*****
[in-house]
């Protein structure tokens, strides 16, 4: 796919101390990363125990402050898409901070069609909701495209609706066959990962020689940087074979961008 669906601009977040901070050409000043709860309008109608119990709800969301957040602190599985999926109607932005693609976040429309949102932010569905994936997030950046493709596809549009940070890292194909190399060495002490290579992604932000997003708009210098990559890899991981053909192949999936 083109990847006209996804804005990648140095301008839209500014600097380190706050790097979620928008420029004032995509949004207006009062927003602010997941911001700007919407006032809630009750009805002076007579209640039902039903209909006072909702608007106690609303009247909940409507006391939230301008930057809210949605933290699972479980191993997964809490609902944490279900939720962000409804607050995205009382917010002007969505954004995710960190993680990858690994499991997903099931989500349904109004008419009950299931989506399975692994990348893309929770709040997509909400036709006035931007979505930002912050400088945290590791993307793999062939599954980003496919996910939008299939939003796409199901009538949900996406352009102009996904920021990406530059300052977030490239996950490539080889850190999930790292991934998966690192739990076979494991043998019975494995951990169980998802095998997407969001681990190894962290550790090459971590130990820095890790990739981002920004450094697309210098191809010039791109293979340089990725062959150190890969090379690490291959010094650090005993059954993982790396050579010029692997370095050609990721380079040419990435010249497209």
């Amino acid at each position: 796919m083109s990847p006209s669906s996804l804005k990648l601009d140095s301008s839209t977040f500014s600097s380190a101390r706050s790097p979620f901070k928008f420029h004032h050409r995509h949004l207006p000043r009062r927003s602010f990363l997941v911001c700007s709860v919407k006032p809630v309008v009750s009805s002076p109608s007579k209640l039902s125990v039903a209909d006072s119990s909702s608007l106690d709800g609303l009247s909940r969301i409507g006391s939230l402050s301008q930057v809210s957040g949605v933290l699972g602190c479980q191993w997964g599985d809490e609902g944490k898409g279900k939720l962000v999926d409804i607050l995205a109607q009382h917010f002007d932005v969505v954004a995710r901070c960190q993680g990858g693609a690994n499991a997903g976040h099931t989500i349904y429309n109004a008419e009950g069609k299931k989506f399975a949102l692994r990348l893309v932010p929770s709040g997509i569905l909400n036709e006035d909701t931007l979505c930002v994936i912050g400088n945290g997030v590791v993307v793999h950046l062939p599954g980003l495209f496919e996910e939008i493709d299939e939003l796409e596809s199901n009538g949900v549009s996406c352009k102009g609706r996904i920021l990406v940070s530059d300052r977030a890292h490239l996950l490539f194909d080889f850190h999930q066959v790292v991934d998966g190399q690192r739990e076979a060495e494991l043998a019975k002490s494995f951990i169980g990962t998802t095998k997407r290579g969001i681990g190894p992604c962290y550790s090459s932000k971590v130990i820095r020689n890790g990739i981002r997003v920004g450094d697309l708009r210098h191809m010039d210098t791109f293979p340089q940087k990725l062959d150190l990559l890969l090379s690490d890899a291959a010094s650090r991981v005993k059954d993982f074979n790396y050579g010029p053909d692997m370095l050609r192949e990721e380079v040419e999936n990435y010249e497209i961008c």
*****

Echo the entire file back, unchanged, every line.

[in-house]
């Protein structure tokens, strides 16, 4: 796919101390990363125990402050898409901070069609909701495209609706066959990962020689940087074979961008 669906601009977040901070050409000043709860309008109608119990709800969301957040602190599985999926109607932005693609976040429309949102932010569905994936997030950046493709596809549009940070890292194909190399060495002490290579992604932000997003708009210098990559890899991981053909192949999936 083109990847006209996804804005990648140095301008839209500014600097380190706050790097979620928008420029004032995509949004207006009062927003602010997941911001700007919407006032809630009750009805002076007579209640039902039903209909006072909702608007106690609303009247909940409507006391939230301008930057809210949605933290699972479980191993997964809490609902944490279900939720962000409804607050995205009382917010002007969505954004995710960190993680990858690994499991997903099931989500349904109004008419009950299931989506399975692994990348893309929770709040997509909400036709006035931007979505930002912050400088945290590791993307793999062939599954980003496919996910939008299939939003796409199901009538949900996406352009102009996904920021990406530059300052977030490239996950490539080889850190999930790292991934998966690192739990076979494991043998019975494995951990169980998802095998997407969001681990190894962290550790090459971590130990820095890790990739981002920004450094697309210098191809010039791109293979340089990725062959150190890969090379690490291959010094650090005993059954993982790396050579010029692997370095050609990721380079040419990435010249497209």
């Amino acid at each position: 796919m083109s990847p006209s669906s996804l804005k990648l601009d140095s301008s839209t977040f500014s600097s380190a101390r706050s790097p979620f901070k928008f420029h004032h050409r995509h949004l207006p000043r009062r927003s602010f990363l997941v911001c700007s709860v919407k006032p809630v309008v009750s009805s002076p109608s007579k209640l039902s125990v039903a209909d006072s119990s909702s608007l106690d709800g609303l009247s909940r969301i409507g006391s939230l402050s301008q930057v809210s957040g949605v933290l699972g602190c479980q191993w997964g599985d809490e609902g944490k898409g279900k939720l962000v999926d409804i607050l995205a109607q009382h917010f002007d932005v969505v954004a995710r901070c960190q993680g990858g693609a690994n499991a997903g976040h099931t989500i349904y429309n109004a008419e009950g069609k299931k989506f399975a949102l692994r990348l893309v932010p929770s709040g997509i569905l909400n036709e006035d909701t931007l979505c930002v994936i912050g400088n945290g997030v590791v993307v793999h950046l062939p599954g980003l495209f496919e996910e939008i493709d299939e939003l796409e596809s199901n009538g949900v549009s996406c352009k102009g609706r996904i920021l990406v940070s530059d300052r977030a890292h490239l996950l490539f194909d080889f850190h999930q066959v790292v991934d998966g190399q690192r739990e076979a060495e494991l043998a019975k002490s494995f951990i169980g990962t998802t095998k997407r290579g969001i681990g190894p992604c962290y550790s090459s932000k971590v130990i820095r020689n890790g990739i981002r997003v920004g450094d697309l708009r210098h191809m010039d210098t791109f293979p340089q940087k990725l062959d150190l990559l890969l090379s690490d890899a291959a010094s650090r991981v005993k059954d993982f074979n790396y050579g010029p053909d692997m370095l050609r192949e990721e380079v040419e999936n990435y010249e497209i961008c």